Heavy snow has fallen across large swathes of the UK as four vaccination centres were forced to close and a rare "thundersnow" event was reported amid the severe weather.
The Met Office has issued snow and ice warnings as the flakes fell thick and fast in parts of England, Scotland, Wales and Northern Ireland on Sunday, with even London getting a rare dusting.
Some parts of England could see 15cm (6in) of snow by the end of the day, forecasters said, with Coleshill in the Midlands already recording 9cm (3.5in).
In the far north of Scotland, 17cm (6.7in) of snow was recorded, while the hashtag "Narnia" was trending on social media as people shared images of their snowy neighbourhoods.
In Hampshire, residents were woken up in the night by a large bang after a "thundersnow" strike.
The phenomenon happens when thunder and lightning mix with a heavy snowstorm - sometimes causing loud claps that can be confused with explosions.
Tom Morgan, a meteorologist at the Met Office, told the Southern Daily Echo: "A band of snow, sleet and some rain along the coast pushed across the whole of the Hampshire and it was quite heavy.
"We did have some thunderstorms as well and therefore we also this phenomenon called thundersnow, which is a thunderstorm that contains snow rather than rain."
Four vaccination centres were forced to close in South Wales due to the adverse weather.
The centres in Bridgend, the Rhondda, Abercynon and Merthyr Tydfil were shut on Sunday "for safety reasons", Cwm Taf Morgannwg University Health Board said.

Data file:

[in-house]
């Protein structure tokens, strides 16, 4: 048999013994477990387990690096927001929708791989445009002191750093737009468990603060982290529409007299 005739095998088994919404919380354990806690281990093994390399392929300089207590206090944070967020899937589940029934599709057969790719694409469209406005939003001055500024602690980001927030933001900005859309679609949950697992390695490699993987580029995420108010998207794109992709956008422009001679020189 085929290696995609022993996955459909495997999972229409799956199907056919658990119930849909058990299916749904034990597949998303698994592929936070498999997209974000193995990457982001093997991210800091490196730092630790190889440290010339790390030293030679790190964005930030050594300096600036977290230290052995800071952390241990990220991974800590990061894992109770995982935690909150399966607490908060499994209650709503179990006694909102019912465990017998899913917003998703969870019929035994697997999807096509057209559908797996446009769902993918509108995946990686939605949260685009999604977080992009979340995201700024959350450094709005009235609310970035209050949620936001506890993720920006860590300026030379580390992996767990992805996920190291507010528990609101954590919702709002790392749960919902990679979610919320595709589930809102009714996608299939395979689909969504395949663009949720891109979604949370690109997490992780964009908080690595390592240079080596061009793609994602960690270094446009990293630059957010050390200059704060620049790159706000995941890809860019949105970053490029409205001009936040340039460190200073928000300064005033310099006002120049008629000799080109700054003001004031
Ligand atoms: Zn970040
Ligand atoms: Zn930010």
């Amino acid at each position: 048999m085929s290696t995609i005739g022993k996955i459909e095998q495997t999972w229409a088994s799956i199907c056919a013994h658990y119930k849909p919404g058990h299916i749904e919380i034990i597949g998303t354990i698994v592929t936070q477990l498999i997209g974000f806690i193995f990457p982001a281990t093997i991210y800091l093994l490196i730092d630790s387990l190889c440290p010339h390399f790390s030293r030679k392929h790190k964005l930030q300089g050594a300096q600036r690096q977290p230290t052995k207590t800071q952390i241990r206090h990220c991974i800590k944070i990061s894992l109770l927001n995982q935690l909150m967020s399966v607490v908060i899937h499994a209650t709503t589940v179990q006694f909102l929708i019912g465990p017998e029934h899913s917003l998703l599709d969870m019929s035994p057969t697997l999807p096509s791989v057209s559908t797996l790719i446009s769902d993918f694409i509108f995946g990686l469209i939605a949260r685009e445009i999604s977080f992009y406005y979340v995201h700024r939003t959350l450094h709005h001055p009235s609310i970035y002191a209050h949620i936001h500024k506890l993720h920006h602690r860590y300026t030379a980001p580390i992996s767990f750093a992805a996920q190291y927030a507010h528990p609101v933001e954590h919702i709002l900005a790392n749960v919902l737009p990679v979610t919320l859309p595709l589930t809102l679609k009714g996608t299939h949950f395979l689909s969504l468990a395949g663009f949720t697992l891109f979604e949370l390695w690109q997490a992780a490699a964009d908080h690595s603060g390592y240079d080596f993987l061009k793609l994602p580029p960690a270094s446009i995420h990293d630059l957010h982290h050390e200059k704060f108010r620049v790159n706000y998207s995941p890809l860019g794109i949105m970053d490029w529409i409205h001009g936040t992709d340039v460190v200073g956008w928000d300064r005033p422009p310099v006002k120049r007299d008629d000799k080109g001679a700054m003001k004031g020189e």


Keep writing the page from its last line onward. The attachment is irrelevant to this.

People with appointments had been contacted to bring forward their jab or reschedule it, the health board added.
Highways England said the snow had caused collisions on the M3, M27 and M25 and urged drivers to only travel if absolutely necessary.
Leicestershire Police said a "five car accident in the snow" had closed part of the M1 at junction 22 and warned "conditions are treacherous".
In Devon, a gritter vehicle overturned in Dartmoor as the council warned of a "significant risk of ice on untreated and treated roads".
The A148 at Hillington in Norfolk was closed after a lorry jack-knifed due to the icy road conditions, police said.
Disruptions caused by snow were likely to continue throughout Sunday, according to the Met Office.
It said: "Outbreaks of snow will continue over parts of north Wales, the Midlands, East Anglia and south east England with some further significant accumulations causing disruption.
"Wintry showers will also affect western parts with local temporary accumulations and a risk of ice."
Yellow weather warnings for snow and ice were issued for London and the South East, Northern Ireland and northern and western areas of Scotland.
The Met Office said those areas should expect possible travel disruption and "some injuries from slips and falls on icy surfaces".
There was also warning for snow across Wales, central England, East Anglia and parts of the south.
Forecasters have told people in those areas that power cuts may occur and rural communities could become cut off.
An ice warning is also in place for the South West.
Further ice warnings have been issued for Monday morning across Wales, Northern Ireland, the whole of the south of England, as well as the Midlands, East Anglia and the North West.
There is also a weather warning snow and ice on Monday for western and northern parts of Scotland.
The showers of sleet and snow are expected to die out, with a heavy frost due across most parts of the country on Sunday evening.
The wintry showers will continue in north and western parts of the UK.
Meteorologist Simon Partridge said that by Wednesday, temperatures in the south of England might have jumped right back up to between 10C (50F) and 12C (53.6F).
"It's a bit of a rollercoaster from cold and wintry conditions to wet and windy ones," Mr Partridge said.
"We are keeping an eye on rainfall totals because there are some areas that are very sensitive to rainfall and there is further possible flooding as we go through the second half of the week."